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Vertiports: the future of urban mobility

Traditionally conceived as a long-distance travel route, air mobility is starting to find a place in the large cities of the world. With the potential to accommodate both passengers and supplies and goods, electrically propelled Vertical Take-Off and Landing Aircraft (eVTOL) have achieved an optimal level of development with the highest standards of sustainability envisaged in vehicles and infrastructure. Ángel Paris Loreiro, professor at the Department of Aerospace Systems, Air Transport and Airports of the Polytechnic University of Madrid, speaks to us about the future of urban mobility.

After many years of research and development, short-distance urban aviation is getting closer and closer to being a reality in the large cities of the world. In Asia there are projects that will be launched by 2025, while Europe has a proactive regulatory body and numerous manufacturers of electric aircraft called eVTOL (electrically propelled Vertical Take-Off and Landing aircraft). As a reference and base for these vehicles, the cities have to make room for the vertiports: infrastructures that will receive vertical take-off and landing air operations, both for people and for supplies and goods. Ángel Paris Loreiro, PhD Aeronautical Engineer from the Polytechnic University of Madrid, enlightens us on the key factors involved in strengthening this new mode of urban mobility.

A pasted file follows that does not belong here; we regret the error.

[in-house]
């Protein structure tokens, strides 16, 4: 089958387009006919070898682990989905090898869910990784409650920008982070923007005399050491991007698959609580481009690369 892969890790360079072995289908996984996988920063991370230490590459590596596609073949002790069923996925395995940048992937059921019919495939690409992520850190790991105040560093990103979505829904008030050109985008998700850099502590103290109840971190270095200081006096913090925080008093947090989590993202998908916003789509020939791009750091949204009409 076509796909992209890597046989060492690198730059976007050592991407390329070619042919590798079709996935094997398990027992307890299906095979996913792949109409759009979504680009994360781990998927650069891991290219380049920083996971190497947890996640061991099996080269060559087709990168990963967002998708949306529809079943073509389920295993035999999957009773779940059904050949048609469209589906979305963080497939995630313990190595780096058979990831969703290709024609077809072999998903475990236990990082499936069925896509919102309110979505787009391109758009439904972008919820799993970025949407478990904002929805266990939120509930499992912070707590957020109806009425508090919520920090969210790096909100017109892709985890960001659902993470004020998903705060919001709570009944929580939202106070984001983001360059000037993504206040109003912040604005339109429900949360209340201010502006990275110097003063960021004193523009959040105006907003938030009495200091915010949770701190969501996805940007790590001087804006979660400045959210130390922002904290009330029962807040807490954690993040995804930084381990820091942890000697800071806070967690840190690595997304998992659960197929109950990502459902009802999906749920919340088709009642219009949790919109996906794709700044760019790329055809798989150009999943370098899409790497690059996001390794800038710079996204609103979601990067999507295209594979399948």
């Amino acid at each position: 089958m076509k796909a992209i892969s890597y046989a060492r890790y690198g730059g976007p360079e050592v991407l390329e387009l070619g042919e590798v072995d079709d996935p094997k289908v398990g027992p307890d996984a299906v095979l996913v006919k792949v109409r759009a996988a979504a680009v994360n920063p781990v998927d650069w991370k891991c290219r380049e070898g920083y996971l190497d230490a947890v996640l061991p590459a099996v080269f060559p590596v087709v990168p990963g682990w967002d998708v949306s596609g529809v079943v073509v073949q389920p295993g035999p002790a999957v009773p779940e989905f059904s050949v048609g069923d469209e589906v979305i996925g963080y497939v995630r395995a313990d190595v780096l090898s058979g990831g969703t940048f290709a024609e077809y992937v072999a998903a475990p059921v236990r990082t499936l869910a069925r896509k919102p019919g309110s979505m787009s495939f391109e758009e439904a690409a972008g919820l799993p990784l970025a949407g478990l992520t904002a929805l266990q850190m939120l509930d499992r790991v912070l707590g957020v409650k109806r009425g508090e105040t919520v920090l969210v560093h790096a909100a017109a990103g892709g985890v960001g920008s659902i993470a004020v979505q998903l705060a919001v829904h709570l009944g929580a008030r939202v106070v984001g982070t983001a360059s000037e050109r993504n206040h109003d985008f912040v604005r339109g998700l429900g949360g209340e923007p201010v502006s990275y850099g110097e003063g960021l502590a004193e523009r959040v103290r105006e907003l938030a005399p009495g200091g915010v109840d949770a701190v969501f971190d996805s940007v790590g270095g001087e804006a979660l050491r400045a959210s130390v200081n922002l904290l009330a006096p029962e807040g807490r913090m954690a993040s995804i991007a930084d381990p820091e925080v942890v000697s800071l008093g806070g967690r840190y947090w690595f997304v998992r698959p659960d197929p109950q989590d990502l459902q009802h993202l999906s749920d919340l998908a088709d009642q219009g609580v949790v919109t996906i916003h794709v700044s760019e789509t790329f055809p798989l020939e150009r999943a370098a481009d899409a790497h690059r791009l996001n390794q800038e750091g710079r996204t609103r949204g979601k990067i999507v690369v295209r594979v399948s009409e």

“The European Union Aviation Safety Agency has conducted studies to learn about the acceptance and the main concerns of citizens with regard to this means of transport. The results show an acceptance of more than 80% and about 70% desire for use, especially for the transport of goods. The results of these studies are being used to draft a regulatory framework to put in place by 2025,” he explains. This welcoming endorsement is supported by the inherent quality of air transport: speed, something which would help to decongest public roads and substantially reduce travel times. However, from its start-up to its popularization, there may be a transition, according to the expert, from “other uses such as tourists for tours or excursions”.